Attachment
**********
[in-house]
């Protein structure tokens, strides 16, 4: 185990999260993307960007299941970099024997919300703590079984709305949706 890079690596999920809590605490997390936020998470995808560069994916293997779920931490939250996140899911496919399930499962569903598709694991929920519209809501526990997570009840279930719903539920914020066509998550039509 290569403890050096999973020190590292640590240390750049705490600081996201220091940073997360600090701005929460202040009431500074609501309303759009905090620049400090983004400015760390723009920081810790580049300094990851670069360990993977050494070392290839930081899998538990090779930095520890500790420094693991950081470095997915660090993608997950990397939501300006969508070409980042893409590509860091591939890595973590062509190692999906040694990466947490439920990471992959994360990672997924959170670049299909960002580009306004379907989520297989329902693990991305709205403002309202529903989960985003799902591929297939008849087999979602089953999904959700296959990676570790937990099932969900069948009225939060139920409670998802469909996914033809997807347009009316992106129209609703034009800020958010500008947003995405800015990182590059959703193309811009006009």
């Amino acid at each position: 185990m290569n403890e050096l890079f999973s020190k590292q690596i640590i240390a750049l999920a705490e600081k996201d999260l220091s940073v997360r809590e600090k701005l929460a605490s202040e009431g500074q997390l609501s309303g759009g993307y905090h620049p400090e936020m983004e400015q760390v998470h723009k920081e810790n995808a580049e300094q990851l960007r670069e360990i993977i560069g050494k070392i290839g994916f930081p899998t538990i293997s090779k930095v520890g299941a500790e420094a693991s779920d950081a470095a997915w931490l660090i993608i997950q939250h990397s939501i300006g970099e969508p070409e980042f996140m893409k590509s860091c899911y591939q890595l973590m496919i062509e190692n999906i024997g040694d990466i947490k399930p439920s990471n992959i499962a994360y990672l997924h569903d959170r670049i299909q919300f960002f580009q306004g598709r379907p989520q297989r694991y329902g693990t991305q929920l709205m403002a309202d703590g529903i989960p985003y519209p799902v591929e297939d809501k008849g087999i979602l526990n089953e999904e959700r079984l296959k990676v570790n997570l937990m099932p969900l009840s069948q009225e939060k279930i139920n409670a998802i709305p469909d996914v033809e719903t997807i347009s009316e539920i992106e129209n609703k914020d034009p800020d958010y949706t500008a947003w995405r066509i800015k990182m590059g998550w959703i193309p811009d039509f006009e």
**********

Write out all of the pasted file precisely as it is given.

[in-house]
């Protein structure tokens, strides 16, 4: 185990999260993307960007299941970099024997919300703590079984709305949706 890079690596999920809590605490997390936020998470995808560069994916293997779920931490939250996140899911496919399930499962569903598709694991929920519209809501526990997570009840279930719903539920914020066509998550039509 290569403890050096999973020190590292640590240390750049705490600081996201220091940073997360600090701005929460202040009431500074609501309303759009905090620049400090983004400015760390723009920081810790580049300094990851670069360990993977050494070392290839930081899998538990090779930095520890500790420094693991950081470095997915660090993608997950990397939501300006969508070409980042893409590509860091591939890595973590062509190692999906040694990466947490439920990471992959994360990672997924959170670049299909960002580009306004379907989520297989329902693990991305709205403002309202529903989960985003799902591929297939008849087999979602089953999904959700296959990676570790937990099932969900069948009225939060139920409670998802469909996914033809997807347009009316992106129209609703034009800020958010500008947003995405800015990182590059959703193309811009006009």
């Amino acid at each position: 185990m290569n403890e050096l890079f999973s020190k590292q690596i640590i240390a750049l999920a705490e600081k996201d999260l220091s940073v997360r809590e600090k701005l929460a605490s202040e009431g500074q997390l609501s309303g759009g993307y905090h620049p400090e936020m983004e400015q760390v998470h723009k920081e810790n995808a580049e300094q990851l960007r670069e360990i993977i560069g050494k070392i290839g994916f930081p899998t538990i293997s090779k930095v520890g299941a500790e420094a693991s779920d950081a470095a997915w931490l660090i993608i997950q939250h990397s939501i300006g970099e969508p070409e980042f996140m893409k590509s860091c899911y591939q890595l973590m496919i062509e190692n999906i024997g040694d990466i947490k399930p439920s990471n992959i499962a994360y990672l997924h569903d959170r670049i299909q919300f960002f580009q306004g598709r379907p989520q297989r694991y329902g693990t991305q929920l709205m403002a309202d703590g529903i989960p985003y519209p799902v591929e297939d809501k008849g087999i979602l526990n089953e999904e959700r079984l296959k990676v570790n997570l937990m099932p969900l009840s069948q009225e939060k279930i139920n409670a998802i709305p469909d996914v033809e719903t997807i347009s009316e539920i992106e129209n609703k914020d034009p800020d958010y949706t500008a947003w995405r066509i800015k990182m590059g998550w959703i193309p811009d039509f006009e």